“The discordant cry of their enemies
Their piteous lament for their children
Was spread abroad.
The slave was punished
With the same penalty as the master.
The commoner suffered
The same loss as the king.
They suffered all together,
By the one form of death.
They had corpses too many to count.
The living were not sufficient
Even to bury them.
In one instant,
Their most valued children
Had been destroyed.
Even though they had disbelieved everything
Because of their magic arts,
Yet when their first-borns were destroyed,
They acknowledged your people
To be God’s child.”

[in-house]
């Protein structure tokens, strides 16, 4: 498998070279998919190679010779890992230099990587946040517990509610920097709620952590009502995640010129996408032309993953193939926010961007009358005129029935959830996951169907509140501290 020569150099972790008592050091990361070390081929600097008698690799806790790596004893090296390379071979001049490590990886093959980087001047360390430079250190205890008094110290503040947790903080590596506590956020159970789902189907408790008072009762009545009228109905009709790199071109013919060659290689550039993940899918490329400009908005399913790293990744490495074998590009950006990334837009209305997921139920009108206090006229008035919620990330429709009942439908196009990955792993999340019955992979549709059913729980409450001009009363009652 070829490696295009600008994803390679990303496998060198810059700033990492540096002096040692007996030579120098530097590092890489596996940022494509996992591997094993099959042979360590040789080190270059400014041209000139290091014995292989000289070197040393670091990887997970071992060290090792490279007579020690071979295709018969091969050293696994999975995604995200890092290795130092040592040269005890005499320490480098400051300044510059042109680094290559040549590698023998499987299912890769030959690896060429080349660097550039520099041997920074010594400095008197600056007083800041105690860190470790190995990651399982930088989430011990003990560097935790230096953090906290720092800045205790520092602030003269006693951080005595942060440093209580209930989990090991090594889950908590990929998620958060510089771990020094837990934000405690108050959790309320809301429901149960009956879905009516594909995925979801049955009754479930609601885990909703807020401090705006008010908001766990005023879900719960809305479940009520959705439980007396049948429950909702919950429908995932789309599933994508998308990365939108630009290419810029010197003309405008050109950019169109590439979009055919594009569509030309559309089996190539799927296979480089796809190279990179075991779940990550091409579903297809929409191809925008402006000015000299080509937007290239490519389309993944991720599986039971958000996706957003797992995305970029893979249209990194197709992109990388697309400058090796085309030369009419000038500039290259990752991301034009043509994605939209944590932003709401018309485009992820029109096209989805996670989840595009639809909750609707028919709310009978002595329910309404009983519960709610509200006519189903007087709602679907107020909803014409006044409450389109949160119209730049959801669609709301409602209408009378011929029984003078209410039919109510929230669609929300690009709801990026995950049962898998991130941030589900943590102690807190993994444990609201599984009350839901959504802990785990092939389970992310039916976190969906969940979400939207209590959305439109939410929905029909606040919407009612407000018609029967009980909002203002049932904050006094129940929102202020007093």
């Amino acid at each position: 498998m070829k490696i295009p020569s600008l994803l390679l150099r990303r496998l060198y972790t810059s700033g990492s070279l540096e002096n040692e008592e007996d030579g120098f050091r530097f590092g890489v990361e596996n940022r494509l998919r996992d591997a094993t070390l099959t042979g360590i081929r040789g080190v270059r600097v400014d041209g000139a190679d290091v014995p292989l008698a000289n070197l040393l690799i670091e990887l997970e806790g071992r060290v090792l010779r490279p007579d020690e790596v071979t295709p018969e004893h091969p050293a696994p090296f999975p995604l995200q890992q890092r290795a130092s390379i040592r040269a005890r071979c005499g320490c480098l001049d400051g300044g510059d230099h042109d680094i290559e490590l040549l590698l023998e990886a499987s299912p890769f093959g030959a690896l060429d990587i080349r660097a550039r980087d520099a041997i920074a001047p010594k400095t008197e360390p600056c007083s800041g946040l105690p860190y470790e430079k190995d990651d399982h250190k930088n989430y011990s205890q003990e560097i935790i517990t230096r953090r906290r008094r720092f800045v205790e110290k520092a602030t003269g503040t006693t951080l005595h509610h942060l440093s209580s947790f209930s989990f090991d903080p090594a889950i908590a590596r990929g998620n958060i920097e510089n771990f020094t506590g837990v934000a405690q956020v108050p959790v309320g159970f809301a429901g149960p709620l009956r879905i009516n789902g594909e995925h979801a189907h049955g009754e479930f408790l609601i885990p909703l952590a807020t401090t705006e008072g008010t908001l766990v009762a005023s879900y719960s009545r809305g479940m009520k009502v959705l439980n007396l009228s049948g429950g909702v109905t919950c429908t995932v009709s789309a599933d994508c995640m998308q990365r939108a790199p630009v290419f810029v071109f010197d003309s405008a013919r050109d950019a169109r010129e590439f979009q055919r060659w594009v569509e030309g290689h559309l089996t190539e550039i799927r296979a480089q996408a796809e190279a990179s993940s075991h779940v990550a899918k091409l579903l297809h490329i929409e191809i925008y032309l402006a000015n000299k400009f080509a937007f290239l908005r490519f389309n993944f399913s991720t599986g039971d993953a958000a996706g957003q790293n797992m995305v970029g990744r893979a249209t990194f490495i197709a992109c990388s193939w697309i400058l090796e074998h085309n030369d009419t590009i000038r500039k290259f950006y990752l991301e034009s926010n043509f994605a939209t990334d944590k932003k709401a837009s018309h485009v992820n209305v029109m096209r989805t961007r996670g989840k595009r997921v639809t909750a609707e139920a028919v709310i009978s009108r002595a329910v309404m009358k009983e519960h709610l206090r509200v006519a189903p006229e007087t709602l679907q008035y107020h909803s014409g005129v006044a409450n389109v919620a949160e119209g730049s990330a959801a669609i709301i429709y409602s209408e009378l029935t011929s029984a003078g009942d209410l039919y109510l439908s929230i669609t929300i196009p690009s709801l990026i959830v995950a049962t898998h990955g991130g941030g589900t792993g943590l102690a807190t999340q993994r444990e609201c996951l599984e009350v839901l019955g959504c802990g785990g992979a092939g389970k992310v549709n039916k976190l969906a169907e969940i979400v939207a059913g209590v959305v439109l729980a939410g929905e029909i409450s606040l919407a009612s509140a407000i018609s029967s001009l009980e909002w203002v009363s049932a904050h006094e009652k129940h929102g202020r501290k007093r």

After this deadly event, the Egyptians were upset. Here there seems to be sense of the horrific action here that took place that was not present in the original Exodus story. The cries of these parents echoed throughout the land. Their lament went throughout the world. Every first born child in Egypt had been killed. It did not matter whether they were slave or master, king or common person. They all suffered the same with their dead children. There were too many corpses to count and not enough people to bury the dead. These precious children had been killed. On the positive side, these disbelievers (ἀπιστοῦντες), who just had their children killed, acknowledged that the Israelites were God’s children or sons (Θεοῦ υἱὸν λαὸν εἶναι).